Epinephrine doses administered by paramedics significantly improved the odds of 30-day survival for patients following out-of-hospital cardiac arrest (OHCA), according to a randomized, placebo-controlled trial published in the New England Journal of Medicine. The survivors who received epinephrine, however, had worse neurological outcomes, making the odds of living with favorable brain function similar between the two groups.
The researchers pointed out surviving with a favorable neurologic outcome might be even more important to patients than simply surviving. A favorable outcome was defined as a score of 3 or lower on the modified Rankin scale, which ranges from 0 (no symptoms) to 6 (death).
“Patients may be less willing to accept burdensome treatments if the chances of recovery are small or the risk of survival with an impaired neurologic outcome is high,” wrote lead author Gavin D. Perkins, MD, and colleagues.
More than 8,000 patients with OHCA in the U.K. were randomized 1:1 to receive epinephrine or a saline placebo if initial attempts of cardiopulmonary resuscitation (CPR) and defibrillation were unsuccessful. At 30 days, 3.2 percent of patients in the epinephrine group and 2.4 percent in the control group were alive, a relative difference of 39 percent.
But among survivors, 31 percent who received adrenaline doses had severe neurological impairment (a 4 or 5 on the modified Rankin scale), compared to 17.8 percent of patients in the control group. Overall, 2.2 percent of patients given epinephrine and 1.9 percent of patients injected with placebo survived with favorable brain outcomes—a nonsignificant difference.
The authors ventured guesses as to why brain functioning was more likely to be impaired with adrenaline treatment, but said the specific reasons are still unclear.
“One explanation is that although epinephrine increases macroscopic cerebral blood flow, it paradoxically impairs cerebral microvascular blood flow and thus has the potential to worsen brain injury after a return of spontaneous circulation,” Perkins et al. wrote.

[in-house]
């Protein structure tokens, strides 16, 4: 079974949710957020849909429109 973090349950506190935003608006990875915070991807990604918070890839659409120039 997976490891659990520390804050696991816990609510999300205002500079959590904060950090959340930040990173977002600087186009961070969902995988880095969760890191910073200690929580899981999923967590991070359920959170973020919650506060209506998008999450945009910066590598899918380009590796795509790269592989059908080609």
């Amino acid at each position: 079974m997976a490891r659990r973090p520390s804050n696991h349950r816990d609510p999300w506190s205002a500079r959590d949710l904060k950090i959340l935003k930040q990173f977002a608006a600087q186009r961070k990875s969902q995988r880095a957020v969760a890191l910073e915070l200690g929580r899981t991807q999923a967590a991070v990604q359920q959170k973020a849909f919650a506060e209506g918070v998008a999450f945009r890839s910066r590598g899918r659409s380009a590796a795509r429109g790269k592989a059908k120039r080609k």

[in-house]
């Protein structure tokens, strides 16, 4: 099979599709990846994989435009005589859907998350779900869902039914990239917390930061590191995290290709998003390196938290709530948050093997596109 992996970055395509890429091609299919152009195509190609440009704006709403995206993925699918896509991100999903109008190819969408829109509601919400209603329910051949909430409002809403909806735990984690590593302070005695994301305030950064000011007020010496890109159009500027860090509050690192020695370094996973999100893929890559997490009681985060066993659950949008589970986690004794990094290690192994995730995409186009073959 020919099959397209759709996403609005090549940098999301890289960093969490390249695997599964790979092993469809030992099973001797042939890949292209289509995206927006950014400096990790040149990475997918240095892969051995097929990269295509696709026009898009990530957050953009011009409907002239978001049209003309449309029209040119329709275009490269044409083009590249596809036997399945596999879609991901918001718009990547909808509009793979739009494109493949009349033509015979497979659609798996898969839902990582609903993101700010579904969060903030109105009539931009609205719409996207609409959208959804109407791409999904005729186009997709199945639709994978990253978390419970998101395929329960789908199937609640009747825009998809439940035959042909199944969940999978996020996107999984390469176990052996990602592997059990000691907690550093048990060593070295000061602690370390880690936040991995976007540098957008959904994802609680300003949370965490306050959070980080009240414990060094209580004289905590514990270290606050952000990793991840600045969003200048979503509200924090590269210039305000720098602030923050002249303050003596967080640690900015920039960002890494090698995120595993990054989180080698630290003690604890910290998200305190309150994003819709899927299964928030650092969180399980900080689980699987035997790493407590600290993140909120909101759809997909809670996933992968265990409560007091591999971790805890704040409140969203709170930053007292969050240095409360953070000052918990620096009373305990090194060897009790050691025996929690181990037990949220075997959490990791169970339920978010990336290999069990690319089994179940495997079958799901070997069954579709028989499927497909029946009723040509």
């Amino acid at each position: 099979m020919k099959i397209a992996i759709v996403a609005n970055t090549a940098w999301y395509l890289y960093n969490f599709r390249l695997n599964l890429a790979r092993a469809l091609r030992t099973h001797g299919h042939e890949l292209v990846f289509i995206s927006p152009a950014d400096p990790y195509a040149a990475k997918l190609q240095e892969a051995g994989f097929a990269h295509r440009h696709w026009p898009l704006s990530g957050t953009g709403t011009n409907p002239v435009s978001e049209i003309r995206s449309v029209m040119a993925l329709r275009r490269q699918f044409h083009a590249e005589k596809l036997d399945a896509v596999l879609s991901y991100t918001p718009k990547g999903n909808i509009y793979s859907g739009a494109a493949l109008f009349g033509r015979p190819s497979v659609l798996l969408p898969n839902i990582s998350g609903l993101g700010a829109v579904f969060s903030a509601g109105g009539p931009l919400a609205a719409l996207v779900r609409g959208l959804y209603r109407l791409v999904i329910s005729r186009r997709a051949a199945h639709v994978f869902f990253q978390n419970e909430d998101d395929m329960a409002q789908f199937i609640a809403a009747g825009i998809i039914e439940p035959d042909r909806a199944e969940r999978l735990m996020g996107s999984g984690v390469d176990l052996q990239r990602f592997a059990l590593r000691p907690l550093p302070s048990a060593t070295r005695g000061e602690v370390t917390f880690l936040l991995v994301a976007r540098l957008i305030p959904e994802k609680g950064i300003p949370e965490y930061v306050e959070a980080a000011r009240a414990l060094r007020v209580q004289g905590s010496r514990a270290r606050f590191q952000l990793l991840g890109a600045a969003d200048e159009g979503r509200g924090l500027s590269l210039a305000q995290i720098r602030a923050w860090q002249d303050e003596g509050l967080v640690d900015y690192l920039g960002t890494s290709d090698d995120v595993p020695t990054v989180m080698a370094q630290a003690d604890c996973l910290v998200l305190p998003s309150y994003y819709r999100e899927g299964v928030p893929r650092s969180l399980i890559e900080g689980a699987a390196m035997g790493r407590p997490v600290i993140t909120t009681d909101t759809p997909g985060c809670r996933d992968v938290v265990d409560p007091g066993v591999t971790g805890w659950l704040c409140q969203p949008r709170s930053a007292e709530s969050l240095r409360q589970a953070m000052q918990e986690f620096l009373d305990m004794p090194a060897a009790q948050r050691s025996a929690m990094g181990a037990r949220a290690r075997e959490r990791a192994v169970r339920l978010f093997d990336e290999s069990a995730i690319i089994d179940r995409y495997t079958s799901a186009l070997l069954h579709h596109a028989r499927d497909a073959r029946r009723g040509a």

“An alternative explanation is that the brain is more sensitive to ischemia and reperfusion injury and less able to functionally recover after restoration of circulation than are the heart and other organs. No specific therapies other than targeted temperature management have been shown to reduce the severity of brain injury after cardiac arrest.”
The results were largely consistent with previous observational studies, which reported greater odds of a return in spontaneous circulation with epinephrine but also worse neurological outcomes. The authors concluded the number of patients who would need to be treated with epinephrine to prevent one death after OHCA was 112, much higher than previously reported estimates for early recognition of cardiac arrest (number needed to treat, 11), bystander CPR (15) and early defibrillation (5).
“The small magnitude of the higher rate of survival and absence of functional recovery will prompt debate about whether epinephrine is truly beneficial for improving meaningful clinical outcomes,” Clifton W. Callaway, MD, PhD, and Michael W. Donnino, MD, wrote in an accompanying editorial.
“We now must ponder whether additional treatments after a return of spontaneous circulation could improve functional recovery, whether drug use should differ on the basis of cardiac rhythm, and whether lower doses of epinephrine would be superior to higher doses among patients with out-of-hospital cardiac arrest.”